Unlike K2, Mount Elbrus -- the Jewel of the Caucasus -- is much easier to climb. With an elevation of 18,481 feet (5,633 meters), Mount Elbrus, like the rest of the Caucasus, straddles Europe and Asia in Russia. If you're going to climb Elbrus, the best time to go is from June to August. Experts say Elbrus is not technically difficult, but shifting weather patterns can make it tricky. So, have your crampons for ice climbing, warm clothing and sturdy boots ready [source: Adventure Alternative].
Although the highest peak in Europe, Elbrus is technically the easiest peak to climb in the region. A less experienced climber can easily maneuver up the glaciated twin summit. The route used by most is long and strenuous, but not difficult. Be careful, though. Although Elbrus is technically easy, it can still be deadly. Around 15 to 30 people die on the mountain each year, mainly because they are disorganized and poorly equipped. The mountain is a high, tall and jagged extinct volcano that last erupted in 50 A.D. Today, its crater is filled with ice and snow [source: Summitpost.org].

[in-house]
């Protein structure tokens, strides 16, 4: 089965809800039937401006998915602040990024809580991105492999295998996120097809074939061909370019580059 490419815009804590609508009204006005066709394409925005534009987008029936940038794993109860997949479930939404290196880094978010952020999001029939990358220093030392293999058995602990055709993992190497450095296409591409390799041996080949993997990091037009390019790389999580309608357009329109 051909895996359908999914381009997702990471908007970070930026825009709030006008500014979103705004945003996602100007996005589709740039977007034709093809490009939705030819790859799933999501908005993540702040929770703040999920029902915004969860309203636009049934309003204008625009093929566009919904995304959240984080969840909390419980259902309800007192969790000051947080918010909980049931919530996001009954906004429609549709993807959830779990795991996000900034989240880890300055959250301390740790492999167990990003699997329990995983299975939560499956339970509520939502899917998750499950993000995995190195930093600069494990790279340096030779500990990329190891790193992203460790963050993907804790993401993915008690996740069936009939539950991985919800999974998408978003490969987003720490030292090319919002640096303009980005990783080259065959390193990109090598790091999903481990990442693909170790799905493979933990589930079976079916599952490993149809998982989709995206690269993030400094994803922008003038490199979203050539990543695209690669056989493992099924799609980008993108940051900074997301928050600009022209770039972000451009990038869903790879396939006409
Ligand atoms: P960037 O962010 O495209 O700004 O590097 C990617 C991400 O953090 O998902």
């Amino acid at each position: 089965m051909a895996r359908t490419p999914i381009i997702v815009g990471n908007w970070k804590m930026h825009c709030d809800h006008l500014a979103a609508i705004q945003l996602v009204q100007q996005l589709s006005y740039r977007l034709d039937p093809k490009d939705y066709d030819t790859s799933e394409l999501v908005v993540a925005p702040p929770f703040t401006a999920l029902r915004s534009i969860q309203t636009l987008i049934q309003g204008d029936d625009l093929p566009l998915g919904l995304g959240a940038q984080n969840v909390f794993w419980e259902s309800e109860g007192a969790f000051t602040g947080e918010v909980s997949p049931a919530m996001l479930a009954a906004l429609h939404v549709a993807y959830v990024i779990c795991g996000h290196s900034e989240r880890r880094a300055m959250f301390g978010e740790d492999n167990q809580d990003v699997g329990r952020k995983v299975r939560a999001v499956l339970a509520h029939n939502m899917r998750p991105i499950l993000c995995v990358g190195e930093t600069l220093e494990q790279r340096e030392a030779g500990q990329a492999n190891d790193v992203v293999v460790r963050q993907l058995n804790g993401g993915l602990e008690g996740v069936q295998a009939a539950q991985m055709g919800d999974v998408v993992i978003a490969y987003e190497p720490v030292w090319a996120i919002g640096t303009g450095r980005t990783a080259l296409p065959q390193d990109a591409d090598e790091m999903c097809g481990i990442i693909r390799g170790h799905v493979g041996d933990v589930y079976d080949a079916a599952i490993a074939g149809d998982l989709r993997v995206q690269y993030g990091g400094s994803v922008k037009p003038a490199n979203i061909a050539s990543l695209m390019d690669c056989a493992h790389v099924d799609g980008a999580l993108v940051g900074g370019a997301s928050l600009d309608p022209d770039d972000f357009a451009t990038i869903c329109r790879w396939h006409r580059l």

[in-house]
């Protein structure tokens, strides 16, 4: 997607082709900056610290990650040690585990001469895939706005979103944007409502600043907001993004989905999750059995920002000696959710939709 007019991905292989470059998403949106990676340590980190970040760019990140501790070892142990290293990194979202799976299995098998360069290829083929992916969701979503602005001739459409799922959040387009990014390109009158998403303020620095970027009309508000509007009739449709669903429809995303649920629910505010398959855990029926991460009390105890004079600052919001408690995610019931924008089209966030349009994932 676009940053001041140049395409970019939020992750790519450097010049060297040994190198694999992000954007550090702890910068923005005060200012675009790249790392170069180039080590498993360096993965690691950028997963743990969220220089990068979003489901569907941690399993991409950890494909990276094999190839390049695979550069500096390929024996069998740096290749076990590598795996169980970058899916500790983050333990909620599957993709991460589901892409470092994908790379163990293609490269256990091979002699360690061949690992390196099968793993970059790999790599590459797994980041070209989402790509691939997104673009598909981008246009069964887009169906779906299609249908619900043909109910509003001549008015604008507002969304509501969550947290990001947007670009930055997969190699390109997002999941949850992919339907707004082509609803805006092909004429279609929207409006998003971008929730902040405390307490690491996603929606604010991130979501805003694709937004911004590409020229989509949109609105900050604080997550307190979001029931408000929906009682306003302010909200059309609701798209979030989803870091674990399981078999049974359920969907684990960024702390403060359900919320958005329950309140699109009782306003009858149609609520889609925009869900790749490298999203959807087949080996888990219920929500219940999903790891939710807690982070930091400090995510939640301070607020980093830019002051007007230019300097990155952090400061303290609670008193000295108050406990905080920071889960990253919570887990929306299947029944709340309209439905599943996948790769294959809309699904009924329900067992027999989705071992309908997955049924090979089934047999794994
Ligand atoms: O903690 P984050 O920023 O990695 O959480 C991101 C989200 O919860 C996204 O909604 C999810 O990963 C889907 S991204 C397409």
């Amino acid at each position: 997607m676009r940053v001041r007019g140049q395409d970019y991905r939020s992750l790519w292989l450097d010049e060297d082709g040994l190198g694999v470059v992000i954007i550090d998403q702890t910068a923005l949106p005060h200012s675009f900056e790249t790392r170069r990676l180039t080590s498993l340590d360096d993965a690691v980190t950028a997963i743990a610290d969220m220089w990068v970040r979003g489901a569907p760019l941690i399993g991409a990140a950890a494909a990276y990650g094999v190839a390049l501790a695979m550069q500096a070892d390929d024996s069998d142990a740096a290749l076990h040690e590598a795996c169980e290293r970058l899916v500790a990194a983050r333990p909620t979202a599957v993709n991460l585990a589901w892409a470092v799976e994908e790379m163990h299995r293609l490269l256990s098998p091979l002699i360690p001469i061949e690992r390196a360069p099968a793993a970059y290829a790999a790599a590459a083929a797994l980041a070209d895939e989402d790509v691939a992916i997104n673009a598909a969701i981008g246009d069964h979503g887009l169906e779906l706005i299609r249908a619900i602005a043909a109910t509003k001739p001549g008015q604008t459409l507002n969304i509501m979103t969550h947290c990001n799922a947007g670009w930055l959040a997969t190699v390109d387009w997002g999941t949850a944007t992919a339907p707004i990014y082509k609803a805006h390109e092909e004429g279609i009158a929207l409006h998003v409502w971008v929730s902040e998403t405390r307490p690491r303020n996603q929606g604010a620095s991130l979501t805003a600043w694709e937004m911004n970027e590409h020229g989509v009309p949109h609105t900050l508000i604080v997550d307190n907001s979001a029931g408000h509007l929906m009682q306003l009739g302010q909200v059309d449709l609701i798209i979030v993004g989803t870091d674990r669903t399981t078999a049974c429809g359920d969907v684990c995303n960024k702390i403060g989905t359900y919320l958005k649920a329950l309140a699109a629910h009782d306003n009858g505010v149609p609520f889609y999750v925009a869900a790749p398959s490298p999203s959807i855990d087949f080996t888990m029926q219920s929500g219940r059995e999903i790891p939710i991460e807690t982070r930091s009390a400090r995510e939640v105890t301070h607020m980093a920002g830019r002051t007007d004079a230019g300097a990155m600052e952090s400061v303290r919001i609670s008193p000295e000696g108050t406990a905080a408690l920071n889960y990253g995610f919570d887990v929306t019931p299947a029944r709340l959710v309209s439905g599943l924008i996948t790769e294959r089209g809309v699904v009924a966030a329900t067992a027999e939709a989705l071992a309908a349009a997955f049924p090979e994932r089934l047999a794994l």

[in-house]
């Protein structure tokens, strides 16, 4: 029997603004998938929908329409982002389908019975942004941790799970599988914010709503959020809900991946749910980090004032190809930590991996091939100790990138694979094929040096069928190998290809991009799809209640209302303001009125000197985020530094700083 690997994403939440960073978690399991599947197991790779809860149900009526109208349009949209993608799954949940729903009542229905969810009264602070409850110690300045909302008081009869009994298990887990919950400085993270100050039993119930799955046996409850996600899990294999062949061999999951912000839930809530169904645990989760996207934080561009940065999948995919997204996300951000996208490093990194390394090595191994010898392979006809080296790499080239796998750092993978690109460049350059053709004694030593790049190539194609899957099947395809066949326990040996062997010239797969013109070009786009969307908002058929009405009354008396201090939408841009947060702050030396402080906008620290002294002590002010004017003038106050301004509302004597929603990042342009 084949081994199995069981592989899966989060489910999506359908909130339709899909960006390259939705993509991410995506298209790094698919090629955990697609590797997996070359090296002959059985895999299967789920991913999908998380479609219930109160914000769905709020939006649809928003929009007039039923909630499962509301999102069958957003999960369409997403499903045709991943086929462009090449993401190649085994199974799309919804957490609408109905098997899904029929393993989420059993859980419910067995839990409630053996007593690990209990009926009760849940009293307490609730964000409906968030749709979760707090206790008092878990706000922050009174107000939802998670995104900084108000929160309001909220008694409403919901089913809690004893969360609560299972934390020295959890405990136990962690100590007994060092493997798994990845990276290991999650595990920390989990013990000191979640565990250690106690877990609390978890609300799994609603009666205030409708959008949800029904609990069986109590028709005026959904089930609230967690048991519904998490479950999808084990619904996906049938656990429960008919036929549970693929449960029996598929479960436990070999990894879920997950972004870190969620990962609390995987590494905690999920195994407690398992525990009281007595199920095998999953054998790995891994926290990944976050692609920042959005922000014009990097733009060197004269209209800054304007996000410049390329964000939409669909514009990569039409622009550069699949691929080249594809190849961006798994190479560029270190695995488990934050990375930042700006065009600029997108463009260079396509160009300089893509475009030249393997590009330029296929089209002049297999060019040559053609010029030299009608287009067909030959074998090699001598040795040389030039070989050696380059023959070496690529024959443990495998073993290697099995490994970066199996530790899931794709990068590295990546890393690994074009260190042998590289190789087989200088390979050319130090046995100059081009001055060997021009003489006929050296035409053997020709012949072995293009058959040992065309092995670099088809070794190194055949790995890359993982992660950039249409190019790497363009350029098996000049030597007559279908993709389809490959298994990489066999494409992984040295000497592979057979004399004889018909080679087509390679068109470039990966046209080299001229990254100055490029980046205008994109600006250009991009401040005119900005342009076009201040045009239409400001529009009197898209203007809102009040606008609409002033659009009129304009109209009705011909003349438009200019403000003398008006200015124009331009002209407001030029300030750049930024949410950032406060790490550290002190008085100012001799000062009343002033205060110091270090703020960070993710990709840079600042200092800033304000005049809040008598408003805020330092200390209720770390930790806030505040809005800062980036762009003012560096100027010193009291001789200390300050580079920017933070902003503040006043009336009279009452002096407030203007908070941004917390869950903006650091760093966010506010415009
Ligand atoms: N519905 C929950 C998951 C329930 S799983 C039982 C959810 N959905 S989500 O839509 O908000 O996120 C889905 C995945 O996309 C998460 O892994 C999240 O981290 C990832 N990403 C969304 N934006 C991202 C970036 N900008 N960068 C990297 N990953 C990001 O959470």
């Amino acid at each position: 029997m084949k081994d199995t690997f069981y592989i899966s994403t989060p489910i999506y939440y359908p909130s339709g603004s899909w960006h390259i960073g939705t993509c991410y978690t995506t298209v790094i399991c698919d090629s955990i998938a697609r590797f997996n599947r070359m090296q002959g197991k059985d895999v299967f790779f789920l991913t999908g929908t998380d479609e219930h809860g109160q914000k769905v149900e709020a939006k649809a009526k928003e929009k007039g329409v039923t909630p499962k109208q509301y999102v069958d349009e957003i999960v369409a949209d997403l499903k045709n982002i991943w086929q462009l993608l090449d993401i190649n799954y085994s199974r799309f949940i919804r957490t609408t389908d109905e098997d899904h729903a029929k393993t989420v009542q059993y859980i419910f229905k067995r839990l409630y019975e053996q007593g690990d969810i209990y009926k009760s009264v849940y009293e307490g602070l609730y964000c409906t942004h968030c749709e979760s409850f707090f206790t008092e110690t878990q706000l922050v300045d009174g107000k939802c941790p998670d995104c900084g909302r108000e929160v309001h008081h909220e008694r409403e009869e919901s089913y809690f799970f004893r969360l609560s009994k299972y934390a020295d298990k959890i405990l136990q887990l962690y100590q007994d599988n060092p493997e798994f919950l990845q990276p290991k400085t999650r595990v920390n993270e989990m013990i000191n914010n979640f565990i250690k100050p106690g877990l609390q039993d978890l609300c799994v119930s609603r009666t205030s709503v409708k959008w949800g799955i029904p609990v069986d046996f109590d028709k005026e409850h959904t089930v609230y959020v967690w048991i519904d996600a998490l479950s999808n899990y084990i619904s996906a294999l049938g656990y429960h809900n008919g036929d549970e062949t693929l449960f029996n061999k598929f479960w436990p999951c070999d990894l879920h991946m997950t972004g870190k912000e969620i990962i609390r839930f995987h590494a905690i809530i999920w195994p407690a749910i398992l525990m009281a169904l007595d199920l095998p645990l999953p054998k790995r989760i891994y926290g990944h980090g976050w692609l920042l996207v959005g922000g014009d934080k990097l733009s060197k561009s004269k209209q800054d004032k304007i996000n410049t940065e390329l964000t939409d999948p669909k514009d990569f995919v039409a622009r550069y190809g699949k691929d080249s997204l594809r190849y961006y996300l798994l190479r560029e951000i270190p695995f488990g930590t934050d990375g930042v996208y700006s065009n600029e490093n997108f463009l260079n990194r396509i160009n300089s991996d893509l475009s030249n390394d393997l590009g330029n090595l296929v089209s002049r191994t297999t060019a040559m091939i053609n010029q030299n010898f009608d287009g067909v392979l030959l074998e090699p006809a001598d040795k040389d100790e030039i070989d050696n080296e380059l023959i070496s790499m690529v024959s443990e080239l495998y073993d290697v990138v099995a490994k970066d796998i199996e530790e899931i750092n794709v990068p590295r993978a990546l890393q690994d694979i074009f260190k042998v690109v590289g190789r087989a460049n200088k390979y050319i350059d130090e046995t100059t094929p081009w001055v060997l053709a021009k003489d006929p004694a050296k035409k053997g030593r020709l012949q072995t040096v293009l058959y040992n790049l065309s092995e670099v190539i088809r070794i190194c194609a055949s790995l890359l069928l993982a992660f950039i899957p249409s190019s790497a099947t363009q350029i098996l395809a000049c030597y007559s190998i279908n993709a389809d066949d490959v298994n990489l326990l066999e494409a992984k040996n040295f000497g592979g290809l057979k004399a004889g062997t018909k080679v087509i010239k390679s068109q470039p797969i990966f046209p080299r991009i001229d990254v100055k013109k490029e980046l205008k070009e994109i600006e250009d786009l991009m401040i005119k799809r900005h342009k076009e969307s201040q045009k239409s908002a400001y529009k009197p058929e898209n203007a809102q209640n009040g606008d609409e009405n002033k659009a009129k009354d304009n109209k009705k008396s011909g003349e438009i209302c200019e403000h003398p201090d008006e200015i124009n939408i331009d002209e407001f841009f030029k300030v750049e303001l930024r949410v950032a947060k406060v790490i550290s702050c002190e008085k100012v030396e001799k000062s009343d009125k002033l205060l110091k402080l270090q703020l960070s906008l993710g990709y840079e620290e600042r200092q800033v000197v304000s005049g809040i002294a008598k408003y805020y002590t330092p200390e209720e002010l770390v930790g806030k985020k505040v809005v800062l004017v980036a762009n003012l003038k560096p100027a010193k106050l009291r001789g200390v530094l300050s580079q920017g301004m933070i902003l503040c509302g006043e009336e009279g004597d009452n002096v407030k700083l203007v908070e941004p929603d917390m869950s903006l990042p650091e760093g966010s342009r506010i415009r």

When climbing Elbrus, it is best to bring an ice ax, 12-point step-in crampons, sunglasses, and typical climbing footwear and clothing. The day you climb the summit will be long, but don't fret. You'll leave from huts near the peak and return once you top the mountain.